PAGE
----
Friend's suicide motivates Moorhead student to help others who are struggling
MOORHEAD - A year ago, Lucia Smith was going through a low point in her young life. The Moorhead High School senior was depressed and struggling at school and at home. Then, a month and a half ago, one of her friends, Chris, a junior at an area s...
MOORHEAD - A year ago, Lucia Smith was going through a low point in her young life.
The Moorhead High School senior was depressed and struggling at school and at home. Then, a month and a half ago, one of her friends, Chris, a junior at an area school, died by suicide. She had known him since she was 5 years old, she said.
She was struck by how she struggled with the same emotions as he had.
"It was a really rude awakening for everyone who knew him, but especially for me. It was a really huge wake-up call. I felt almost compelled to do something about it because I couldn't stand knowing that he felt that way," Smith said.
Her answer was to work with fellow students to create the "Hope. Save. Ignite." walk, which takes place at 6 p.m. Saturday at Lindenwood Park in Fargo.
Money raised from the walk will go to To Write Love On Her Arms, a nonprofit dedicated to preventing suicide and treating addictions, depression and self-harming behaviors such as cutting.
There is a suggested donation of $10 per person for the two-mile walk, expected to last 45 minutes to an hour.
"I kind of wanted to spread the message that you can do something and you can help people feel loved, before they take that step (to harm themselves)," she said.
It's not the only way Smith has been active.
On Wednesday, she was part of a Students Against Destructive Decisions group speaking at Horizon Middle School, educating younger students about the destructive effects of bullying.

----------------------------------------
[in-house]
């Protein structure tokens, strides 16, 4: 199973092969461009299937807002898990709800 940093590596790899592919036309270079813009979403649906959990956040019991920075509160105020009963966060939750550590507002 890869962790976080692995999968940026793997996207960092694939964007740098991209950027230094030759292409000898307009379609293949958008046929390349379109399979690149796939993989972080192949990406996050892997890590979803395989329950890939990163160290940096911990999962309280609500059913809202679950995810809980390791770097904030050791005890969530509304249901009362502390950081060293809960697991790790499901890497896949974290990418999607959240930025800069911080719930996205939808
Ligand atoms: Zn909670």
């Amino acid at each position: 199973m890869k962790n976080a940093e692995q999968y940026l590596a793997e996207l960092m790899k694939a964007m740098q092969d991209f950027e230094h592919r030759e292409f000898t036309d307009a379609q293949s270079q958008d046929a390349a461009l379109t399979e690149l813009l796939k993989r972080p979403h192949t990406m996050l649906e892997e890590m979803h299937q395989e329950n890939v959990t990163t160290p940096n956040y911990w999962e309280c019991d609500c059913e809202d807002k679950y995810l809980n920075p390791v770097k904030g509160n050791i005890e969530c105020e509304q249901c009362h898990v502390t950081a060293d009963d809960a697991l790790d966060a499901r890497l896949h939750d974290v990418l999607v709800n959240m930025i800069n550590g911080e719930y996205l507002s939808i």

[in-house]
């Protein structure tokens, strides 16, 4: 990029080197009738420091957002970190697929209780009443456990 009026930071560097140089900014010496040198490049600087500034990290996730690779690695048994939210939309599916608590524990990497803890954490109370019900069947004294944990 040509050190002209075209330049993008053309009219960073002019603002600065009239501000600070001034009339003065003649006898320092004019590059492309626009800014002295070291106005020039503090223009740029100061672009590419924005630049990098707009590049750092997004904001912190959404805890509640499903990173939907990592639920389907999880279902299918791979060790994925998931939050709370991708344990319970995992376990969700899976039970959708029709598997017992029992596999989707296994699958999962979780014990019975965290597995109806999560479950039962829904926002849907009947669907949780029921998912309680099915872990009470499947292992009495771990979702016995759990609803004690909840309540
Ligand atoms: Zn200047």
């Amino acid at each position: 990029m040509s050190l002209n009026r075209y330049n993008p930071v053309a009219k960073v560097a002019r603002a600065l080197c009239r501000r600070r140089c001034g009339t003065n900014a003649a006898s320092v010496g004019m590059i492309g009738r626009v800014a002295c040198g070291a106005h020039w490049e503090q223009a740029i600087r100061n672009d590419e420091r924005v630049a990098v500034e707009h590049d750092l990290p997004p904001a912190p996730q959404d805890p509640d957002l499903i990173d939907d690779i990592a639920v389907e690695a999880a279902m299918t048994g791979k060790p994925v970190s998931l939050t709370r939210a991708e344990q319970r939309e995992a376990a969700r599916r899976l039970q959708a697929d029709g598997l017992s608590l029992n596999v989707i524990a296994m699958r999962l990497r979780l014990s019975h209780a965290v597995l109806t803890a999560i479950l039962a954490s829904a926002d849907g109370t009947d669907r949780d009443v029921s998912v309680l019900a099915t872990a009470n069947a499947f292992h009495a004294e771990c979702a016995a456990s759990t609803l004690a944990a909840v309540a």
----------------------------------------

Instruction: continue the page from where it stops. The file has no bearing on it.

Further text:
This coming Tuesday, she'll also tie her work to Moorhead School District's "Get Louder" day, which encourages students to take an active stand against bullying.
The "Hope. Save. Ignite." walk is part of To Write Love On Her Arms' national "The Storytellers" project. Having her project accepted by the group was a huge boost, Smith said.
"It's been incredible already, just how many people have come up to me, telling me things that they've gone through, telling me about their friends that have gone through this stuff, and how this project is helping them, and how they've realized how they're so passionate about it," Smith said.
Scott Matheson, a student assistance counselor/coordinator for the district, is Smith's adviser for the project.
He said the district is excited to see Smith leading the initiative.
"What we're seeing among students is that a lot of the high school students have either someone they know personally, or they themselves, have wrestled with those weighty issues," he said.
Smith said she wants people to pay attention to others around them, and help those who are struggling.
"As cheesy as it sounds, I want everyone to realize that everyone's going through a battle, and your interaction with them every day could be the best moment of their day. It could be the only time that they're smiled at. It could be the only time someone talks to them," she said.
"I want people to take advantage of how much power they have, that they can have in somebody's life, and I want people to know how it really affects people of all ages," Smith said.
Readers can reach Forum reporter Helmut Schmidt at (701) 241-5583
Have a comment to share about a story? Letters to the editor should include author's name, address and phone number. Generally, letters should be no longer than 250 words. All letters are subject to editing. Send a letter to the editor.